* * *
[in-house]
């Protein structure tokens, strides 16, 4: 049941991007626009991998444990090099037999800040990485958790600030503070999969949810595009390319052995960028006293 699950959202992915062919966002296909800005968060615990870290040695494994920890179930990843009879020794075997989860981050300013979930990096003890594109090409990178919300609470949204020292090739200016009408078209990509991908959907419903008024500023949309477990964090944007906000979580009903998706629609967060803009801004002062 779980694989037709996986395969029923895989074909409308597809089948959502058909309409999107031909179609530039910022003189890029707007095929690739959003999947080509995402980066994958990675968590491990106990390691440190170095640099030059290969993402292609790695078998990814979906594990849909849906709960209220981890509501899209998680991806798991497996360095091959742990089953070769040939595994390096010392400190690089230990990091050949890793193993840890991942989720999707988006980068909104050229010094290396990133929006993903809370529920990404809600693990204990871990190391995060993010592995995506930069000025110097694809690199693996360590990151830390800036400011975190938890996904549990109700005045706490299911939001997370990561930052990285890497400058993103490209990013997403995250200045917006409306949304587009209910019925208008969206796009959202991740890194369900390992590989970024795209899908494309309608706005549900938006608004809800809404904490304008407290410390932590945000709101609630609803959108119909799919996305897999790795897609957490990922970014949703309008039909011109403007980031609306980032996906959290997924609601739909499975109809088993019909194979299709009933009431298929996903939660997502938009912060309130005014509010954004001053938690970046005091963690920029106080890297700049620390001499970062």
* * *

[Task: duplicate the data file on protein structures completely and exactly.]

[in-house]
């Protein structure tokens, strides 16, 4: 049941991007626009991998444990090099037999800040990485958790600030503070999969949810595009390319052995960028006293 699950959202992915062919966002296909800005968060615990870290040695494994920890179930990843009879020794075997989860981050300013979930990096003890594109090409990178919300609470949204020292090739200016009408078209990509991908959907419903008024500023949309477990964090944007906000979580009903998706629609967060803009801004002062 779980694989037709996986395969029923895989074909409308597809089948959502058909309409999107031909179609530039910022003189890029707007095929690739959003999947080509995402980066994958990675968590491990106990390691440190170095640099030059290969993402292609790695078998990814979906594990849909849906709960209220981890509501899209998680991806798991497996360095091959742990089953070769040939595994390096010392400190690089230990990091050949890793193993840890991942989720999707988006980068909104050229010094290396990133929006993903809370529920990404809600693990204990871990190391995060993010592995995506930069000025110097694809690199693996360590990151830390800036400011975190938890996904549990109700005045706490299911939001997370990561930052990285890497400058993103490209990013997403995250200045917006409306949304587009209910019925208008969206796009959202991740890194369900390992590989970024795209899908494309309608706005549900938006608004809800809404904490304008407290410390932590945000709101609630609803959108119909799919996305897999790795897609957490990922970014949703309008039909011109403007980031609306980032996906959290997924609601739909499975109809088993019909194979299709009933009431298929996903939660997502938009912060309130005014509010954004001053938690970046005091963690920029106080890297700049620390001499970062």